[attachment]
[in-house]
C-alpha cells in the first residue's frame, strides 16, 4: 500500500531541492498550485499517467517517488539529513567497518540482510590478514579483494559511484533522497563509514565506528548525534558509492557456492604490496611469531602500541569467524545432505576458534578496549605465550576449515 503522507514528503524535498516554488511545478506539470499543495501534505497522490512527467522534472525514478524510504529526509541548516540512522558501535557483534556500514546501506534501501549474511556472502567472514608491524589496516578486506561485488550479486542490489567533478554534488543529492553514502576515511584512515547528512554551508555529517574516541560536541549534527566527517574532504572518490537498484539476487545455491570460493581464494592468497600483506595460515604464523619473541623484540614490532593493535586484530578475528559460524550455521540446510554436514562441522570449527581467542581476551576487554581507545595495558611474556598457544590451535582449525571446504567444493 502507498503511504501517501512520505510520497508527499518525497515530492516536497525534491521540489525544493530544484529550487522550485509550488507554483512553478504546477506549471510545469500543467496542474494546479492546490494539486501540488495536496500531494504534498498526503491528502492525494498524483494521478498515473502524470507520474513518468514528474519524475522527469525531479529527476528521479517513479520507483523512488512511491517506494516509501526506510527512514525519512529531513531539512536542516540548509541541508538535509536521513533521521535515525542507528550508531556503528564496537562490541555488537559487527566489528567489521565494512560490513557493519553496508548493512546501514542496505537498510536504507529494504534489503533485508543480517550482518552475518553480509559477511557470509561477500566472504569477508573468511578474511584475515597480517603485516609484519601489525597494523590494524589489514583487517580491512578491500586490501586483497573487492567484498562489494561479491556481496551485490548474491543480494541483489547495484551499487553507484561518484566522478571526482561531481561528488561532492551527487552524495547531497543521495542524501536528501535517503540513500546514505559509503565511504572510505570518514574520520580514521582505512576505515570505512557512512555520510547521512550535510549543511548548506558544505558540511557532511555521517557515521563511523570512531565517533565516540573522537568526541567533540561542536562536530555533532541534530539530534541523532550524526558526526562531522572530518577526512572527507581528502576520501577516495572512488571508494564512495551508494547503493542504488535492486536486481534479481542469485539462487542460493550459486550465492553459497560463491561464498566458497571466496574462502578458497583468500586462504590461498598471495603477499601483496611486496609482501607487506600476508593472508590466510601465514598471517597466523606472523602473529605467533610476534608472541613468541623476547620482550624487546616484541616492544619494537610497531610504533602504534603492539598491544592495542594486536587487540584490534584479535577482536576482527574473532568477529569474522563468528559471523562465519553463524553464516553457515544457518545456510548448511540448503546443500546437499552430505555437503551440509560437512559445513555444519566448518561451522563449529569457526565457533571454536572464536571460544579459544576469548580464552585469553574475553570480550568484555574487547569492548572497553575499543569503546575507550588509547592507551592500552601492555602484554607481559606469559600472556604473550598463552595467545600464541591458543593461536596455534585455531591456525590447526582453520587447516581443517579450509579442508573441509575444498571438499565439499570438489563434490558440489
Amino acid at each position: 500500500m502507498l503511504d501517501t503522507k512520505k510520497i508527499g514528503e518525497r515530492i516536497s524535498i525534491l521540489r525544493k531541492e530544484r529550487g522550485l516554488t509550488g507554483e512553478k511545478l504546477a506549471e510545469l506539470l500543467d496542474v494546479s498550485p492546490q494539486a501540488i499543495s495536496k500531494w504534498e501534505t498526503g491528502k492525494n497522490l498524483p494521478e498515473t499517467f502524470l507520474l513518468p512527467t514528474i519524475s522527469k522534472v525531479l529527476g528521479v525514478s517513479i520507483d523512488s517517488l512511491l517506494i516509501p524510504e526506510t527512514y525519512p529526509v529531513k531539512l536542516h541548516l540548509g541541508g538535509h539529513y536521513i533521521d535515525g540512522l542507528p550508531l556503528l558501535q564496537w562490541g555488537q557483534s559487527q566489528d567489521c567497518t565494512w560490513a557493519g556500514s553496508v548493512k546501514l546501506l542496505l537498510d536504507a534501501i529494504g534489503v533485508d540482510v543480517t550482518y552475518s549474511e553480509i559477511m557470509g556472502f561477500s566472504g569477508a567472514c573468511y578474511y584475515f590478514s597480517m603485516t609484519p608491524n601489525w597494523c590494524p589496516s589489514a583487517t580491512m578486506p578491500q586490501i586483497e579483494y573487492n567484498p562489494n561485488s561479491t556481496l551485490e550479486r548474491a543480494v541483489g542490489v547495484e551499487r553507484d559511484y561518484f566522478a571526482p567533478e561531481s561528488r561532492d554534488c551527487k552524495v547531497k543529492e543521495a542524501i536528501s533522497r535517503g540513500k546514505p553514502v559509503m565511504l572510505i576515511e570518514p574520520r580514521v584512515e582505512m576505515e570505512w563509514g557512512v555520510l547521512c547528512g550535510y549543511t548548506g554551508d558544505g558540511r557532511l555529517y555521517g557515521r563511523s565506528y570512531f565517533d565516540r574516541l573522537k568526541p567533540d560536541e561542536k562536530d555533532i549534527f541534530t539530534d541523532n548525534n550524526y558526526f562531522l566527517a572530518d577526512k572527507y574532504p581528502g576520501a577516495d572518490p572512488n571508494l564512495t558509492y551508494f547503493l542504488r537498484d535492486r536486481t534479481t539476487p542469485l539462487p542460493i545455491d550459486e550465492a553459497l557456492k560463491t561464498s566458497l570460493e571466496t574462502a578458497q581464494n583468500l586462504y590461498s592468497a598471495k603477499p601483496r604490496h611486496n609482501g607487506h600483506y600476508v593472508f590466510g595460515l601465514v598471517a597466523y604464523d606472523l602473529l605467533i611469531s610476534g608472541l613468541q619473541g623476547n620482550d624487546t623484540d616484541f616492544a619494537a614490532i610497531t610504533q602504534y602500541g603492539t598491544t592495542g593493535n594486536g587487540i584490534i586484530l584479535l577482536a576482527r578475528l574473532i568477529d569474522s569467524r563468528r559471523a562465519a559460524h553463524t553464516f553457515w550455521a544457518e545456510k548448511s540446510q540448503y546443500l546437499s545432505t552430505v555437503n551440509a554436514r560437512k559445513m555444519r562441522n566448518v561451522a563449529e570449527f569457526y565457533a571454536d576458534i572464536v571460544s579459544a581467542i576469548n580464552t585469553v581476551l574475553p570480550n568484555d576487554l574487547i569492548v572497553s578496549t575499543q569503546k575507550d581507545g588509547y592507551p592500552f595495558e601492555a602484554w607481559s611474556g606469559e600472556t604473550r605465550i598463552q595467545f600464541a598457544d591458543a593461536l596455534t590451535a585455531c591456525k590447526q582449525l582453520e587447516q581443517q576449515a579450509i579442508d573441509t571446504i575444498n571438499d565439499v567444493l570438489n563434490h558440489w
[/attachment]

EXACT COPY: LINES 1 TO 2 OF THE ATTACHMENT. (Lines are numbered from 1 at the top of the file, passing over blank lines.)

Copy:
[in-house]
C-alpha cells in the first residue's frame, strides 16, 4: 500500500531541492498550485499517467517517488539529513567497518540482510590478514579483494559511484533522497563509514565506528548525534558509492557456492604490496611469531602500541569467524545432505576458534578496549605465550576449515 503522507514528503524535498516554488511545478506539470499543495501534505497522490512527467522534472525514478524510504529526509541548516540512522558501535557483534556500514546501506534501501549474511556472502567472514608491524589496516578486506561485488550479486542490489567533478554534488543529492553514502576515511584512515547528512554551508555529517574516541560536541549534527566527517574532504572518490537498484539476487545455491570460493581464494592468497600483506595460515604464523619473541623484540614490532593493535586484530578475528559460524550455521540446510554436514562441522570449527581467542581476551576487554581507545595495558611474556598457544590451535582449525571446504567444493 502507498503511504501517501512520505510520497508527499518525497515530492516536497525534491521540489525544493530544484529550487522550485509550488507554483512553478504546477506549471510545469500543467496542474494546479492546490494539486501540488495536496500531494504534498498526503491528502492525494498524483494521478498515473502524470507520474513518468514528474519524475522527469525531479529527476528521479517513479520507483523512488512511491517506494516509501526506510527512514525519512529531513531539512536542516540548509541541508538535509536521513533521521535515525542507528550508531556503528564496537562490541555488537559487527566489528567489521565494512560490513557493519553496508548493512546501514542496505537498510536504507529494504534489503533485508543480517550482518552475518553480509559477511557470509561477500566472504569477508573468511578474511584475515597480517603485516609484519601489525597494523590494524589489514583487517580491512578491500586490501586483497573487492567484498562489494561479491556481496551485490548474491543480494541483489547495484551499487553507484561518484566522478571526482561531481561528488561532492551527487552524495547531497543521495542524501536528501535517503540513500546514505559509503565511504572510505570518514574520520580514521582505512576505515570505512557512512555520510547521512550535510549543511548548506558544505558540511557532511555521517557515521563511523570512531565517533565516540573522537568526541567533540561542536562536530555533532541534530539530534541523532550524526558526526562531522572530518577526512572527507581528502576520501577516495572512488571508494564512495551508494547503493542504488535492486536486481534479481542469485539462487542460493550459486550465492553459497560463491561464498566458497571466496574462502578458497583468500586462504590461498598471495603477499601483496611486496609482501607487506600476508593472508590466510601465514598471517597466523606472523602473529605467533610476534608472541613468541623476547620482550624487546616484541616492544619494537610497531610504533602504534603492539598491544592495542594486536587487540584490534584479535577482536576482527574473532568477529569474522563468528559471523562465519553463524553464516553457515544457518545456510548448511540448503546443500546437499552430505555437503551440509560437512559445513555444519566448518561451522563449529569457526565457533571454536572464536571460544579459544576469548580464552585469553574475553570480550568484555574487547569492548572497553575499543569503546575507550588509547592507551592500552601492555602484554607481559606469559600472556604473550598463552595467545600464541591458543593461536596455534585455531591456525590447526582453520587447516581443517579450509579442508573441509575444498571438499565439499570438489563434490558440489